that reconstruction can take place at "a doctrinary, an

    organizational, and a personal" level and that he believes he

    "has solutions" for all three levels. He added that he does

    not intend to run for a party leadership post but would

    "think the offer over" if it were made to him. MS

    [23] ROMANIA TO CHANGE TAXATION SYSTEM

    The government on 23

    August approved a regulation changing the taxation system.

    Under the new system, Romanians will be taxed on "global

    income," which will include wages and earnings deriving from

    any other sources of income, either in Romania or abroad. The

    government also decided that the pensions and incomes of

    farmers are not to be taxed in the future. RFE/RL's Bucharest

    bureau reported. MS

    [24] RUN-OFF IN GAGAUZ-YERI ELECTIONS

    A run-off will take place

    on 5 September between incumbent Gagauz-Yeri Autonomous

    Region Governor Georgii Tabunschik, who placed second (20.6

    percent) in the 22 August elections in the region, and

    Moldovan Deputy Foreign Affairs Minister Dimitrii Croitor,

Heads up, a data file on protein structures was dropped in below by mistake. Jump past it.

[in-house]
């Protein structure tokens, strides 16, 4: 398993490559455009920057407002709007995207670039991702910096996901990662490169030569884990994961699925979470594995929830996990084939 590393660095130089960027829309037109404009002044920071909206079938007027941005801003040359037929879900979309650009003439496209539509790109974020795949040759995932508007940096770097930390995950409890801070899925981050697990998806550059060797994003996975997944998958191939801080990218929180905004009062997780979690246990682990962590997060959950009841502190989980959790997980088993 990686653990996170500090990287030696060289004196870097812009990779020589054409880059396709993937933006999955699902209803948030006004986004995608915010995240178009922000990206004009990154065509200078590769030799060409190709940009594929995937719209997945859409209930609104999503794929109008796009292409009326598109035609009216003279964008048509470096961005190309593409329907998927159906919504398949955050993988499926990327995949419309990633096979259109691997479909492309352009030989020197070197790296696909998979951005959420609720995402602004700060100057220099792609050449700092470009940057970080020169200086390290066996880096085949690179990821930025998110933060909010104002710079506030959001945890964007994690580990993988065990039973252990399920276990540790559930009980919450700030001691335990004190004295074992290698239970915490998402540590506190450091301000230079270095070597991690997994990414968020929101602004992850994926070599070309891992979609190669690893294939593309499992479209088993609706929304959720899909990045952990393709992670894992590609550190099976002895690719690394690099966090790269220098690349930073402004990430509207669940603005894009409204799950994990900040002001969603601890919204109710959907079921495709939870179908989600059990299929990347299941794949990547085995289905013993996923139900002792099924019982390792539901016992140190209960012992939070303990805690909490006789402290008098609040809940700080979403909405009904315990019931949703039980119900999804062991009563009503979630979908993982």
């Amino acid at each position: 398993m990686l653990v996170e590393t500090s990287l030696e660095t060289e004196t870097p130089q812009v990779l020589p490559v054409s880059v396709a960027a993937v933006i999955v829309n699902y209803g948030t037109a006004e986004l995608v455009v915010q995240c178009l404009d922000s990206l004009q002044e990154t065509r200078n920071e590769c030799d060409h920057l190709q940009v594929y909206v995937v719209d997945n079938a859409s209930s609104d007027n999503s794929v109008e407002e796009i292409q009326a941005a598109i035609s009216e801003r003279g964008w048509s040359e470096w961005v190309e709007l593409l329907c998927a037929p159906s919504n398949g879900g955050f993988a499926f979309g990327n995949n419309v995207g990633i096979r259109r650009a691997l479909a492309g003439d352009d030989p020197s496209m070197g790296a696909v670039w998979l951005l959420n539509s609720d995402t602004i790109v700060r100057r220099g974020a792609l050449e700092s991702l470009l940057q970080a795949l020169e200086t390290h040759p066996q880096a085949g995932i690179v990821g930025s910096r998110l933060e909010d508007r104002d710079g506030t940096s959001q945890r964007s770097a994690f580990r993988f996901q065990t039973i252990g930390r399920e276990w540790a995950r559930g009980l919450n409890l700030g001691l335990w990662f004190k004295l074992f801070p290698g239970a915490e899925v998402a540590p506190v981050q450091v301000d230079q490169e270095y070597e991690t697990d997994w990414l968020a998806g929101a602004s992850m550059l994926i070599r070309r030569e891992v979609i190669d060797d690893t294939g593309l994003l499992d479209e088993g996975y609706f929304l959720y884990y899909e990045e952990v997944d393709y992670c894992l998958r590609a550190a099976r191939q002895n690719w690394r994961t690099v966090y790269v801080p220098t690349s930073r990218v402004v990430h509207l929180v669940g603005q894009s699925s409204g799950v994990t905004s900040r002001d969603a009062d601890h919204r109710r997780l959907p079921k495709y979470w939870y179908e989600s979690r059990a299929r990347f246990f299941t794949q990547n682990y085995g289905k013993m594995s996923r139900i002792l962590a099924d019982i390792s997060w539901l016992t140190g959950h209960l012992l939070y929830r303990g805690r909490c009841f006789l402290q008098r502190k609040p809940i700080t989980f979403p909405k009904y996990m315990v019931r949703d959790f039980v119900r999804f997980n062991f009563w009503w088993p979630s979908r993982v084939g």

who came first with 21.5 percent of the vote, RFE/RL's

    Chisinau bureau reported. Turnout was 55.1 percent. Run-offs

    will also be held in 25 of the 35 constituencies where

    candidates for the People's Assembly were elected for the

    first time since 1994, when the region gained autonomous

    status, using a single-seat majority system. Tabunschik, who

    has virtually introduced a system resembling the one

    President Petru Lucinschi favors for the whole of Moldova,

    has a good chance of being re-elected. MS

    [25] MOLDOVAN PRESIDENT READY TO COMPROMISE ON PRESIDENTIAL

    SYSTEM?

    Presidential spokesman Anatol Golea told journalists

    on 23 August that Lucinschi is "ready to discuss various

    variants on amending the constitution." He said Lucinschi has

    initiated the debate on amending the basic law in order to

    get feed-back from citizens and international organizations

    and is "ready to discuss any constructive proposals." Golea

    said that "unfortunately, many representatives of parties are

    rejecting the draft [proposed by the presidential commission]

    without having even read it." In response to a question,

    Golea said the president regards the draft submitted by 38

    deputies on instituting a full-fledged parliamentary system

    as "an attempt to monopolize public [opinion] and ignore

    people's will freely expressed in the [non-binding]

    referendum of 23 May." MS


    [C] END NOTE

    [26] WHEN FOUR TIMES FIVE MIGHT EQUAL ZERO

    by Michael Shafir

    Some 300 days after the four-party ruling Slovak

    coalition took over the helm, the cracks in that coalition

    are threatening the country's political stability. The

    presence of a "Romanian syndrome" of decision-making

    paralysis, mutual accusations among the coalition partners,

    and political cronyism is beyond dispute.

    Mikulas Dzurinda's cabinet was formed by four